Nicole Sullivan & Mark Otto talk Front End

Notes & images from The Mixin June 2015 at Airbnb


In 2013, I started a quarterly San Francisco Sass & frontend meetup called The Mixin. I have felt very fortunate with the line up of speakers we’ve had so far. Some of those speakers include:

You can see the full list at our website, which was designed by my co-organizer, Mike Fowler.

Attendees mingling over in Airbnb’s top floor space. Photo by Amy Lee.

As if that line up wasn’t already amazing, last week we were very excited to have both Nicole Sullivan, creator of Object-Oriented CSS, as well as Mark Otto, creator of Bootstrap. It was a wonderful coincidence that their talks complemented each other. Common themes were smaller APIs, obvious naming conventions, style guides, and extensible platforms.


Mark Otto

@mdo-ular CSS

Mark Otto. Photo by Daniel Eden

View his slides

Mark shared his tips for modular CSS, or @mdo-ular CSS, as he calls it. ☺

  • A simple class structure is preferred. They should be more meaningful. No chaining.
  • Minimize overrides; build for reuse.
  • Avoid shorthand attribute syntax. (i.e. background is bad, background-color is good.
  • Avoid deeply nested selectors.
“Every line of code should appear to be written by a single person, no matter the number of contributors.”
  • Document and evolve guidelines for your team.
  • Use utility classes that have a single purpose and use obvious nomenclature.
  • Automate and track your CSS.

A couple Bootstrap bonus updates came up in Q&A: Bootstrap 4.0 will be built on Sass and will include a flexbox layout system.

Sketch notes by Susan Lin

Nicole Sullivan

Building the Media Block in React.js

Nicole Sullivan. Photo by Daniel Eden

View her slides

Nicole shared her team’s experiences with React and how they iterated over time to land on a “reactified” media block that suited their team’s needs. It was great hearing the steps they took, what they learned, and where they landed.

  • React is great for components because it creates consistent HTML.
  • It provides a smaller, simpler API.
  • It provides “lightning fast” DOM updates.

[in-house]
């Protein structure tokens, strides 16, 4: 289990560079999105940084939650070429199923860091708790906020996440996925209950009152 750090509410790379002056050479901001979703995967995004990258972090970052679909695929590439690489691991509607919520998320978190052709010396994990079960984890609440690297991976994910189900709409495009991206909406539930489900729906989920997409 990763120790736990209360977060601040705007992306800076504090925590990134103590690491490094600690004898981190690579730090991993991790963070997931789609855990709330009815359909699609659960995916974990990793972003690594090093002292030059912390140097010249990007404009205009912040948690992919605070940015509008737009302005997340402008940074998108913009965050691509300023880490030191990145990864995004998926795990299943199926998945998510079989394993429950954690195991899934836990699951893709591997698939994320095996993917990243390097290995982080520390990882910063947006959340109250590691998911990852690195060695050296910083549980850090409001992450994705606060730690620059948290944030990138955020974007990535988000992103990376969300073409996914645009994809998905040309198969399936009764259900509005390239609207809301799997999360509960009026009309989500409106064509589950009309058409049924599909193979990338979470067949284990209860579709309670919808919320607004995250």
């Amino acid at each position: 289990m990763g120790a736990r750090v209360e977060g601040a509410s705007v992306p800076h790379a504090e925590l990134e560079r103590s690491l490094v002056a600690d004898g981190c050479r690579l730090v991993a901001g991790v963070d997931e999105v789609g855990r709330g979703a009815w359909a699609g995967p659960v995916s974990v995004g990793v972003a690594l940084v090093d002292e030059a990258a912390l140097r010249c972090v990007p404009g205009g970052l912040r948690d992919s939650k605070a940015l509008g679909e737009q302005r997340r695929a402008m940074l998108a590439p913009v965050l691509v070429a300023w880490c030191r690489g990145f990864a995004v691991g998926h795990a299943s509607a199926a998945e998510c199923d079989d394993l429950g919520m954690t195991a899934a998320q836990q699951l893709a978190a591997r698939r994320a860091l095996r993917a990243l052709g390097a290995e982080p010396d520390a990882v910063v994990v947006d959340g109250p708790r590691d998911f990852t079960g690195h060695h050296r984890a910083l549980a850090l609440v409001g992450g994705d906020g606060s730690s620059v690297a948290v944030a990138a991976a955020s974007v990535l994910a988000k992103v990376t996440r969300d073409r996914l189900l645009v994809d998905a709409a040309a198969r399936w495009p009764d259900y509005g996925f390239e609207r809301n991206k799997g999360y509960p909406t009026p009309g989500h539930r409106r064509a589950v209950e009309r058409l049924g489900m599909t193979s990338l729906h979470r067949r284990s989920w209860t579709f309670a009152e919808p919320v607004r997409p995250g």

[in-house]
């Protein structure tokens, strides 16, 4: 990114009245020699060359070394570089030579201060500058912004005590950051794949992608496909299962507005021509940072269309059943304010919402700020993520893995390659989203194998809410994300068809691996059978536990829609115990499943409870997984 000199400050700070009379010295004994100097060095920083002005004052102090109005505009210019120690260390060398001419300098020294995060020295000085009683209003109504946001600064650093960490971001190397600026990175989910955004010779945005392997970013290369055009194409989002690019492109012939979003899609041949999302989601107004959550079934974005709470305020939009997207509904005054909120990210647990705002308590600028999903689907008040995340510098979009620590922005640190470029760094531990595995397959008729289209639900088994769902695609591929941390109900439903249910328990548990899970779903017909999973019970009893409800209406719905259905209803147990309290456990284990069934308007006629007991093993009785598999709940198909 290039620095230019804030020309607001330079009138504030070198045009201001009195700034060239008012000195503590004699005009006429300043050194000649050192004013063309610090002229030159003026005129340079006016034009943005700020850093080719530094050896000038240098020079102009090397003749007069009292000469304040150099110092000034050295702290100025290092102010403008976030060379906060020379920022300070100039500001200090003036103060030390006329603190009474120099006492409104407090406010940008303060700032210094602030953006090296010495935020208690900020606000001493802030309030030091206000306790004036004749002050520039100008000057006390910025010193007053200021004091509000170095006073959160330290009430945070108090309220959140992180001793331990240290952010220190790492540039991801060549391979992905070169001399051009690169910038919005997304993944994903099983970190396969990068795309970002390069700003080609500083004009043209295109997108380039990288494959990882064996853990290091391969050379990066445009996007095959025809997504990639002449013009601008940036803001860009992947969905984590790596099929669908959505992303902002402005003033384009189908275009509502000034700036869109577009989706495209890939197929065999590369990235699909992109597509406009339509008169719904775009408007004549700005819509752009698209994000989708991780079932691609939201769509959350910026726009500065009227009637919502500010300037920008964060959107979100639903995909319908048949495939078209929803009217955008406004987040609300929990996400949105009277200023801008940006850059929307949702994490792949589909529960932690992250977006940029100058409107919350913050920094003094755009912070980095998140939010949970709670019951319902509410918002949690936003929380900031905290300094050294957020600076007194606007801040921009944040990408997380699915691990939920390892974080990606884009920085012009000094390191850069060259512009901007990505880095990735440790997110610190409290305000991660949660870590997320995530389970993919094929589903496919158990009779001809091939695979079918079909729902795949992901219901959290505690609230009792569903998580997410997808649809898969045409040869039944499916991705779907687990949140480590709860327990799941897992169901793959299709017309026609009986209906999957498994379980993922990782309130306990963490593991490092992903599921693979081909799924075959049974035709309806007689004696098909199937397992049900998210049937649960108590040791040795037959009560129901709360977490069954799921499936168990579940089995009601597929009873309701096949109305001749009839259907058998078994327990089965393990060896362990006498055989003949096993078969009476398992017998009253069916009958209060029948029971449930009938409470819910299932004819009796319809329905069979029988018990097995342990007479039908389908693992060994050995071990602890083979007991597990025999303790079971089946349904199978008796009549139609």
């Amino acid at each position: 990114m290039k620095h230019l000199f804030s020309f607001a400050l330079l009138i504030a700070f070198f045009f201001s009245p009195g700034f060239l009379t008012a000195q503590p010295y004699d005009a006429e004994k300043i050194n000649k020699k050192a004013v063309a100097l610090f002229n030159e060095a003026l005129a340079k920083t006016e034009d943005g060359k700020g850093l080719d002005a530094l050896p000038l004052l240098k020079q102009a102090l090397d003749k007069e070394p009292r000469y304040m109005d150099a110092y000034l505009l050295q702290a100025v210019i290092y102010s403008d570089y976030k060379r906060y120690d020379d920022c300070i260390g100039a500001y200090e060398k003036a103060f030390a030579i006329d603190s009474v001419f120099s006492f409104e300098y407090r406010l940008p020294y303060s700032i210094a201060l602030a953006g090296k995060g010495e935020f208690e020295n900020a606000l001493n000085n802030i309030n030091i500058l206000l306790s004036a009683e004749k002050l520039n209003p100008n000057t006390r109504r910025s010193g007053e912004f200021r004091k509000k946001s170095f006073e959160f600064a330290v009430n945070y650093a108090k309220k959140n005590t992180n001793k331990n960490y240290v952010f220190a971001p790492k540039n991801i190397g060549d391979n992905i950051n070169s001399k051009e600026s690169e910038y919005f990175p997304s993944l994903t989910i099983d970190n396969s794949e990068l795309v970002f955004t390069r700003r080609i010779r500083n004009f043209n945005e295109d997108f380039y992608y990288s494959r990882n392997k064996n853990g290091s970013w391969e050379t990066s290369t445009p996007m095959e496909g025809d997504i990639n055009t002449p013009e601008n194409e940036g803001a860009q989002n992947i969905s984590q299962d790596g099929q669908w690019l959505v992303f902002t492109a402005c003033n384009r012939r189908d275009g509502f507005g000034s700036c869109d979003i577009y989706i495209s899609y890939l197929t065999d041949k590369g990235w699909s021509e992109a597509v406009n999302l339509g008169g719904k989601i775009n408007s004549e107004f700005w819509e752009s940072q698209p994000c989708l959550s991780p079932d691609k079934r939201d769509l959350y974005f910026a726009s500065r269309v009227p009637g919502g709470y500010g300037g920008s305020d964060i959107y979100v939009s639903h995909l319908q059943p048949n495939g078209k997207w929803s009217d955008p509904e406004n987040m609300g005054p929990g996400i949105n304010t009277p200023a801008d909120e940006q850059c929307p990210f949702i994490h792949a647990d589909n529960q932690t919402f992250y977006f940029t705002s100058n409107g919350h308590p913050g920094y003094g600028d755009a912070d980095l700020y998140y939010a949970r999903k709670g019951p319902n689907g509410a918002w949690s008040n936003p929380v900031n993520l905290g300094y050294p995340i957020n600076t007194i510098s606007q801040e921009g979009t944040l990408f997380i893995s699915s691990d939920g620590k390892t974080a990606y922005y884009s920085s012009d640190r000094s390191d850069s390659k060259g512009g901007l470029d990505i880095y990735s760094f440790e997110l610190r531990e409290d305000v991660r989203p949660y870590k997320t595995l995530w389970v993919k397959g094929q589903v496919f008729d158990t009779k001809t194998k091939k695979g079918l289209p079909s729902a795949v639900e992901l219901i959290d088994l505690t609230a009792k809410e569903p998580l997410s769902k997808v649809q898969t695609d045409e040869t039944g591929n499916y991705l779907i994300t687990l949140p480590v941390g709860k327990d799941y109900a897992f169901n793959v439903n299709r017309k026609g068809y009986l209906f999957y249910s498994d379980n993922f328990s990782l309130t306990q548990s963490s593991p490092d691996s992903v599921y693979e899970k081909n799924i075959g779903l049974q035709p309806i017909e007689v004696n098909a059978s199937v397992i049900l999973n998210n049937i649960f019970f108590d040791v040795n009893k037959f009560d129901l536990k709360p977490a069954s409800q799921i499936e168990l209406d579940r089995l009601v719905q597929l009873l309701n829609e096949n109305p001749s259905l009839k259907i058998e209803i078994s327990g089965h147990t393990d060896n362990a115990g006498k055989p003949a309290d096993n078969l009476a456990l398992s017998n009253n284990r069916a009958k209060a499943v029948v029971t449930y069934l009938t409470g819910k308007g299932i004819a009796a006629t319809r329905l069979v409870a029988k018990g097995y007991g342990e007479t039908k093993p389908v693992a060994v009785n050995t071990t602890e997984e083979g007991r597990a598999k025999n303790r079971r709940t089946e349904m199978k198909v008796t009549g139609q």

• She acknowledged that user testing and talking to their designers would have avoided a lot of the steps and helped get to the result faster.
“Designers usually just want traditional top-aligned media blocks & centered flag components. So make those dead simple to use.”
  • Don’t reinvent HTML tags, but make different components to package different functionality.
Sketch notes by Susan Lin
More sketch notes by Ricky Holtz

Bonus: an Update on LibSass

Michael Mifsud. Photo by Amy Lee

In addition to the great talks by Mark and Nicole, Michael Mifsud (libSass core team member and NodeSass project lead) gave an impromptu update on the state of libSass. It’s almost at feature parity with canonical Sass!


The event was held at Airbnb’s beautiful, well-lit headquarters. It was a great turn out! Airbnb graciously provided dinner and beverages.

Dinner time conversations. Photo by Amy Lee

I was stoked to have Hampton Catlin, Chris Eppstein, and Michael Misfud in attendance. It’s pretty awesome that leaders in the Sass community come hang out with us!

Michael Mifsud, Hampton Catlin, & Chris Eppstein. Photo by Amy Lee

Salesforce UX t-shirts! Photo by Amy Lee

Finally, I felt very fortunate that so many members of my team at Salesforce UX came by as well. We also gave out some Salesforce UX t-shirts!

If you would like to stay updated on future events for The Mixin, you can follow @TheMixinSF.

If you would like to keep up to date with future events hosted by Salesforce UX, follow us at @SalesforceUX!


Thank you to Amy Lee, Susan Lin, Daniel Eden, and Ricky Holtz for notes and photos for the event!


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